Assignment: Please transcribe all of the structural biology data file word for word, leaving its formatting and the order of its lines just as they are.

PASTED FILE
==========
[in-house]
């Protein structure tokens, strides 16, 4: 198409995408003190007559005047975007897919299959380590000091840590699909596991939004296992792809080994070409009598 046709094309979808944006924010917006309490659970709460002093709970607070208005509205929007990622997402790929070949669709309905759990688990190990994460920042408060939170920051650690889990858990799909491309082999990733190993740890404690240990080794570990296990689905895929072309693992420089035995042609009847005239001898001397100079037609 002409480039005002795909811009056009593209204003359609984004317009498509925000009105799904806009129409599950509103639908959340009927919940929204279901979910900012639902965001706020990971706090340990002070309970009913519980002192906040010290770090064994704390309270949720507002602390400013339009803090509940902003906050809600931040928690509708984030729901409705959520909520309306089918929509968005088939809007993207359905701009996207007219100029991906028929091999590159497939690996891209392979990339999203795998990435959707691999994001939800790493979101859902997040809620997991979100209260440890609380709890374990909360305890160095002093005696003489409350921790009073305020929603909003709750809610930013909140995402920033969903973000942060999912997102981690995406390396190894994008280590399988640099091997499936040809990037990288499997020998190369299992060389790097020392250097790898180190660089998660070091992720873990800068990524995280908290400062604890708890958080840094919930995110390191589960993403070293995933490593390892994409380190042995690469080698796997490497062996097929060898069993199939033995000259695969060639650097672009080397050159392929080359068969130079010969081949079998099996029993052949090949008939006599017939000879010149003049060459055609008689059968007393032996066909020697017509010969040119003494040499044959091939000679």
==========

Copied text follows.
[in-house]
């Protein structure tokens, strides 16, 4: 198409995408003190007559005047975007897919299959380590000091840590699909596991939004296992792809080994070409009598 046709094309979808944006924010917006309490659970709460002093709970607070208005509205929007990622997402790929070949669709309905759990688990190990994460920042408060939170920051650690889990858990799909491309082999990733190993740890404690240990080794570990296990689905895929072309693992420089035995042609009847005239001898001397100079037609 002409480039005002795909811009056009593209204003359609984004317009498509925000009105799904806009129409599950509103639908959340009927919940929204279901979910900012639902965001706020990971706090340990002070309970009913519980002192906040010290770090064994704390309270949720507002602390400013339009803090509940902003906050809600931040928690509708984030729901409705959520909520309306089918929509968005088939809007993207359905701009996207007219100029991906028929091999590159497939690996891209392979990339999203795998990435959707691999994001939800790493979101859902997040809620997991979100209260440890609380709890374990909360305890160095002093005696003489409350921790009073305020929603909003709750809610930013909140995402920033969903973000942060999912997102981690995406390396190894994008280590399988640099091997499936040809990037990288499997020998190369299992060389790097020392250097790898180190660089998660070091992720873990800068990524995280908290400062604890708890958080840094919930995110390191589960993403070293995933490593390892994409380190042995690469080698796997490497062996097929060898069993199939033995000259695969060639650097672009080397050159392929080359068969130079010969081949079998099996029993052949090949008939006599017939000879010149003049060459055609008689059968007393032996066909020697017509010969040119003494040499044959091939000679």